August 2008 Archives
This post was originally an article for Avenue A | Razorfish clients across the country and around the world. Ray Velez and Jesse Pickard coauthored this piece with me.
The explosive growth of social networks across all age demographics is largely because of our social graphs. It’s the mapping of who is connected to whom within a network of peers. And as a result, people are increasingly surfing the social networks and the broader web through the context of their friends and acquaintances—what those friends talk about, what they recommend, and what they consider to be relevant.
Two years ago, this online behavior was not that common online. That’s changing now. According to a Fast Company magazine article, the affect of the social graph on marketing is going to be even greater than that of radio, the telegraph, or television. We tend to agree.
Analysts agree that precious few dollars of a marketer's budget have been spent on social influence marketing. A JupiterResearch report in July showed that one half of all advertisers spent less than 5% of their online budget on social marketing. On the flip side, the same marketers plan to increase their marketing budgets by 25%.
While those numbers are probably accurate for marketers across the board, I wonder whether they capture the complete story. Social Influence Marketing (SIM) is not just about spending on a campaign that can be deployed through a social platform like YouTube or Facebook. It isn't even about building applications for these platforms or paying for "viral seeding".
(Pictured above are ratings and reviews from the Bath and Body Works website).
SIM is a lot broader than that and can include site side activities like establishing a rigorous brand monitoring program, enhancing a retail website to include ratings and reviews from companies like BazaarVoice or Pluck, making all digital content portable using services like Social Notes and conducting primary and secondary research to understand how exactly peer influence works at every stage in the marketing funnel.
Now I love the industry that I am a part of. Its fast moving, dynamic, controversial and innovative. But every now and then, a comment here or there irritates me. And a recent Businessweek article by Ben Kanz (an insightful blogger by the way) hinting at an impending doom for Twitter does just that. Here are the two reasons why.
Sure the twitter business model is flawed or more accurately non existent. But that doesn't mean that one can't be created around it. A business model that's advertising or even subscription driven through value added services. Many a similar business have been able to provide meaningful value added services for which customers open their wallets. The article while thoughtful, fall shorts in that it assumes that Twitter must make a business out of its current feature set without evolving its features or its business model.
I was interviewed by the folks over at Webmaster Radio on the sidelines of ad:tech where I spoke. The interview covered our perspective on Social Influence Marketing - what social media means for marketers and the principles of peer influence. I also touched upon our recent AdLife announcement in it. My panel on the Long Tail of Social Media was blogged about here too. A key question that I posed to the audience is what value can and should you place on a particular conversation? Can a dollar value be placed against views of video clips or comments at the end of a blog post?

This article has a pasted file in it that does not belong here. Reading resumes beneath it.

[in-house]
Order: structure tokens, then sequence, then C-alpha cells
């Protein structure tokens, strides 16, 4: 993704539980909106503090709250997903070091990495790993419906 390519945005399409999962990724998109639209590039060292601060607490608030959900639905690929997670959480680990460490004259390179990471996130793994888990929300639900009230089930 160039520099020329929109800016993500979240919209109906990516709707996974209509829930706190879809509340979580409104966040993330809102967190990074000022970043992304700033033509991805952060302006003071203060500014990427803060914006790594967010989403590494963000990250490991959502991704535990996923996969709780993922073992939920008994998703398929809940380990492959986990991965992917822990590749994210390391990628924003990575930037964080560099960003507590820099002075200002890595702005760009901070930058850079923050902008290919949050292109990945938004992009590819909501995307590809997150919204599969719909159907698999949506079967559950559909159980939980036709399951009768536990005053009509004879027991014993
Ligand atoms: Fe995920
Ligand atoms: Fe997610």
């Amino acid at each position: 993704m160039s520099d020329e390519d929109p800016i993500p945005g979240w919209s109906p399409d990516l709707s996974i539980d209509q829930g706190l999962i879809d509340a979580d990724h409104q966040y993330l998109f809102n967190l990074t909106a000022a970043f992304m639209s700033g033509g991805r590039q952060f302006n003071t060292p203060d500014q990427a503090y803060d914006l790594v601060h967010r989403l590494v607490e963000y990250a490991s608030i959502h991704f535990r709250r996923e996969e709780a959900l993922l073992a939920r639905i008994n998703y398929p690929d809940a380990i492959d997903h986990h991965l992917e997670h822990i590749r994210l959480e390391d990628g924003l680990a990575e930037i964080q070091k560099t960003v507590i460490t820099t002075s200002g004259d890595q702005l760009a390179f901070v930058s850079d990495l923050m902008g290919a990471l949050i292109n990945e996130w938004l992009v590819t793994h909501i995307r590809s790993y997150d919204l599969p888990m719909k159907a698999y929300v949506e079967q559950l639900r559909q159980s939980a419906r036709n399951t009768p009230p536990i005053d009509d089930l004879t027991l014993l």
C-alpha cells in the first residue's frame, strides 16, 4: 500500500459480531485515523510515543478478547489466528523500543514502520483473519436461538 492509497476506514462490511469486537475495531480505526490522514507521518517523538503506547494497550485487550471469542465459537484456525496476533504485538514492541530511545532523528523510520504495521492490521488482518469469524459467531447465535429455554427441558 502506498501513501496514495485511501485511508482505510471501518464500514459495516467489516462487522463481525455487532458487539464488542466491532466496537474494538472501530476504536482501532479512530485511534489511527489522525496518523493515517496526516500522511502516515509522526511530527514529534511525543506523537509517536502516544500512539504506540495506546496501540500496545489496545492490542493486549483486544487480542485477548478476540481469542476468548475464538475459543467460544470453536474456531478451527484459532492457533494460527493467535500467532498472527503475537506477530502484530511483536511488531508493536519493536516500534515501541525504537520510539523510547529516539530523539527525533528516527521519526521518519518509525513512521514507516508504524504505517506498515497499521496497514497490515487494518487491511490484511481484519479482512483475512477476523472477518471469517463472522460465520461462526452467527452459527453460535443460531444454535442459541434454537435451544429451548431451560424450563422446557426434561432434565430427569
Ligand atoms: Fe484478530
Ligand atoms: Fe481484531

I was interviewed by the Baazarblog recently. Bazaarvoice is doing some incredible work in pushing social influence marketing. Their reviews and rating products are among the best in the marketplace. The interview is after the fold though I suggest you read it at BazaarBlog. You'll find some other great posts there too. I've published it here more for archival purposes. And while you're on their website, visit their industry statistics page. It's a great resource for anyone looking to make a case for social influence marketing.
The SXSW Interactive Panel Picker is now open. I've submitted a proposal and if you think its interesting, please vote for me. Here are the proposal details and the link to my entry.
For some theorists, this is the biggest deal since radio. How can and how will the largest brands in the world harness social influence via portable social graphs? With primary research into social influence behavior and big brand case studies, this presentation will make your head spin.
Today we made an exciting announcement to develop new social media advertising offerings in partnership with Pluck. The offering, code-named AdLife, will inject social media features like customer comments and user-generated content into digital advertisements such as banner ads or microsites - in effect, turning mainstream ads into social media opportunities distributed across the digital world.
What's so special about this? It brings together two major trends on the web - firstly consumers are more influenced by their peers than by any traditional forms of advertising. Secondly, nothing can beat the potential distribution and placement of a message via a display advertisement on the web. Putting social media elements into the ad
units makes them more interactive, personal, accessible, relevant and engaging to users. It's a natural extension of everything that has been done on the display advertising space on the web before.
At Avenue A | Razorfish, we're one of the largest buyers of online media in the world and we're partnering with Pluck, a social media technology vendor serves 2.5 billion impressions a month to bring this to life. For more information read the press release or read David Deal's blog. I'll also be discussing the announcement during my ad:tech talk this afternoon.